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Shirley, Rodney W., The Mapping of the World, Early Printed World Maps 1472-1700. London: Holland Press Ltd., 1983. ISBN 0-946323-03-8. 35x24 cm., 670 pp., cloth (37 Connaught St., London W2 2AZ, £65)

The wait for this long-anticipated volume was well worth it.  Truly a tome (over 8 pounds), this work represents an amazing effort.  There are 639 entries, illustrated by 440 figures.  Following an introductory essay, individual entries describe the various maps.  Many of the maps are of breathtaking beauty.  A surprising number are known from just a single surviving copy.  One such map, the van Langeren wall map of circa 1599, may have had 2,000 copies printed.  Fortunately an incomplete set of photographs survives from the time it was exhibited in Amsterdam in 1925.  The map itself was probably destroyed or stolen in 1945 when Breslau metamorphosed into Wroclaw.

To criticize such an admirable effort is a bit like complaining that the Great Pyramid is dusty.  However, there are a few minor points.  I find the entries on Bible maps a little confusing.  While looking up a recently purchased Stoopendaal Bible map with the title "Werelt Caert," I could find only a passing reference to a map of that title but with different dimensions under the description of a different Stoopendaal plate.  The practice in this instance of grouping different maps under one entry is confusing.  Each plate should have its own number.  In another case, I found little useful information about a Moxon Bible map I recently sold (no. 458).  It is also puzzling why an entry number was assigned to a map carved on an ivory table (no. 200).  Oriental maps have been excluded.  What I found most distressing was an appendix giving a combined rarity-significance rating to each map, e.g., "RRR" for an "exceptionally rare and important map." I have no objection in principle to this practice, only to how it was carried out.  Mathematically speaking, the author is mapping a two-dimensional space (rarity-significance) onto an ordered sequence.  While this is possible, in this case the mapping is not one-to-one, implying the lack of an inverse function.  What should have been done is to provide separate ratings for rarity and significance.  Thus an extremely rare but insignificant map might have a rating of RRRRR-S, while a relatively common but important map such as the Ortelius world might be rated R-SSS (or whatever).  It would have been more convenient to put these ratings in the main entries - there is plenty of room - but given the flaws in the system, the appendix is appropriate.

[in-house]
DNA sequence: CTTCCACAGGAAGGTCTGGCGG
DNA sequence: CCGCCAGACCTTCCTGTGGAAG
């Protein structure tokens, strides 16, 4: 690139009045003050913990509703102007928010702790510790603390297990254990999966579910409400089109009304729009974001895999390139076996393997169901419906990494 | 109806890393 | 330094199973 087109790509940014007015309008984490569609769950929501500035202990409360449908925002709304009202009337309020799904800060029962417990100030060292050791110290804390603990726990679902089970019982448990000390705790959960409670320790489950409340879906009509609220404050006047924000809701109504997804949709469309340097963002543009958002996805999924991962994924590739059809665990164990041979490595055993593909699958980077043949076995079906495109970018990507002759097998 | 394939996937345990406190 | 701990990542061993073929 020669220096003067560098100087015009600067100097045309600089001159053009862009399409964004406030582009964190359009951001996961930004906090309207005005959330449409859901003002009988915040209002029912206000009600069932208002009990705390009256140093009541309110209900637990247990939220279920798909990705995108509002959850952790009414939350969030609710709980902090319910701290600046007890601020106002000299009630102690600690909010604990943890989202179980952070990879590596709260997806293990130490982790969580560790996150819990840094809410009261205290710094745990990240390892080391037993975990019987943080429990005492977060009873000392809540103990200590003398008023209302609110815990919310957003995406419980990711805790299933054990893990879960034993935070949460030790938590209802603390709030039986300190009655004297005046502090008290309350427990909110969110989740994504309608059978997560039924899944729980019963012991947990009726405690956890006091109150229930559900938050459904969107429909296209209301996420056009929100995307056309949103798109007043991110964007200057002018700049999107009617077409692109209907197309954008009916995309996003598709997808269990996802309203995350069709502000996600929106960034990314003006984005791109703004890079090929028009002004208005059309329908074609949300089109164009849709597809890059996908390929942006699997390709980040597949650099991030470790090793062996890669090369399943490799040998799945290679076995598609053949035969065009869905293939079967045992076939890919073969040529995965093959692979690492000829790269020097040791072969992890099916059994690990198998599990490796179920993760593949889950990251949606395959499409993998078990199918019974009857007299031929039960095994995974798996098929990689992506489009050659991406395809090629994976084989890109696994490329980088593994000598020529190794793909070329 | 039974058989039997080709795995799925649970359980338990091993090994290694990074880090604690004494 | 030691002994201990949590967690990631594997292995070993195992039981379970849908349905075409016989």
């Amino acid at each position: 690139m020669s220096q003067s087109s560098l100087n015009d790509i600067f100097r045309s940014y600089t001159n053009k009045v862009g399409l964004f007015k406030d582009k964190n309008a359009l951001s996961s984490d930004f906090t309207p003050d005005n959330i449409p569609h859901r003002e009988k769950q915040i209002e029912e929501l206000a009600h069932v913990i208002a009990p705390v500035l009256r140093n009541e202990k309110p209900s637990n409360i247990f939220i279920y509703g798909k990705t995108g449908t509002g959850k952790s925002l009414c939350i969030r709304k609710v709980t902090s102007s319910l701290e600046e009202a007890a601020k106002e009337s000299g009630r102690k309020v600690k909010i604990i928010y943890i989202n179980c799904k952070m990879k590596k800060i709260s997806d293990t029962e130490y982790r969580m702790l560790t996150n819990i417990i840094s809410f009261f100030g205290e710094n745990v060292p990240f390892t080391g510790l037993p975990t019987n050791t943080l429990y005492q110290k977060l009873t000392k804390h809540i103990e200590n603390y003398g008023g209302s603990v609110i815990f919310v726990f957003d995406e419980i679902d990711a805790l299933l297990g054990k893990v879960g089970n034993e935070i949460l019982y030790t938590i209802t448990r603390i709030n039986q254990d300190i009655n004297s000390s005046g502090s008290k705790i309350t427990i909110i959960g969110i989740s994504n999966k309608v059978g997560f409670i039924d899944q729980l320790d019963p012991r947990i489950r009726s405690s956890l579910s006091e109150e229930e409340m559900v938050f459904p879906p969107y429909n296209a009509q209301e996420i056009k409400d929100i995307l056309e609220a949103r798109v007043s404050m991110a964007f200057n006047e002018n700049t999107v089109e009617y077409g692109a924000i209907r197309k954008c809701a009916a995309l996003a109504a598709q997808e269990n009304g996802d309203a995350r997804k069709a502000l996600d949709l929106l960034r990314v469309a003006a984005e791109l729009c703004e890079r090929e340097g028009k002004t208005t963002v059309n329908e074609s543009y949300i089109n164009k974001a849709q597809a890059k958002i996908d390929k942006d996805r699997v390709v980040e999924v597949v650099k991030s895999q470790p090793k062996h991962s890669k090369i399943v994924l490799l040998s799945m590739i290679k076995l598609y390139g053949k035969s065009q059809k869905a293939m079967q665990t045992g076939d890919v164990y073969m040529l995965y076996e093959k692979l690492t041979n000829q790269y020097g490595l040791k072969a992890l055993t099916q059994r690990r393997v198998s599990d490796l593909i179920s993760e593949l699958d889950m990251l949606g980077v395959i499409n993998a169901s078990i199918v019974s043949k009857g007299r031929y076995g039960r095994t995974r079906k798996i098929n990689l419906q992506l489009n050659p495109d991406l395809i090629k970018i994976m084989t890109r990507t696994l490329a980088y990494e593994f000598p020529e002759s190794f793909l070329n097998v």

Another problem was discovered when I first received the book and started leafing through it.  I began to notice that the printing and many of the figures were hard to discern.  Only when I put the book down to rest my eyes did I realize that several hours had elapsed and that it had grown dark outside.  Do not pick this book up without having a free block of time!  There are also serious psychic dangers for the collector.  Many of the illustrations show maps of startling beauty.  By comparison, such maps as the world map from Blaeu's atlas look like the 1952 Esso road map of Indiana, and collectors may find their egos bruised.  Also, on first reading it may be helpful to wear a soft glove on your right hand to protect your forehead from injury.  Several collectors and dealers have already suffered mild concussions when they discovered that the map they decided not to buy several years ago, or recently disposed of, is known in only a few examples, and is one of the most significant and valuable maps ever published.  If you can afford this book, buy it.

David C. Jolly, 1985

[For a review of a subsequent edition, click here.]

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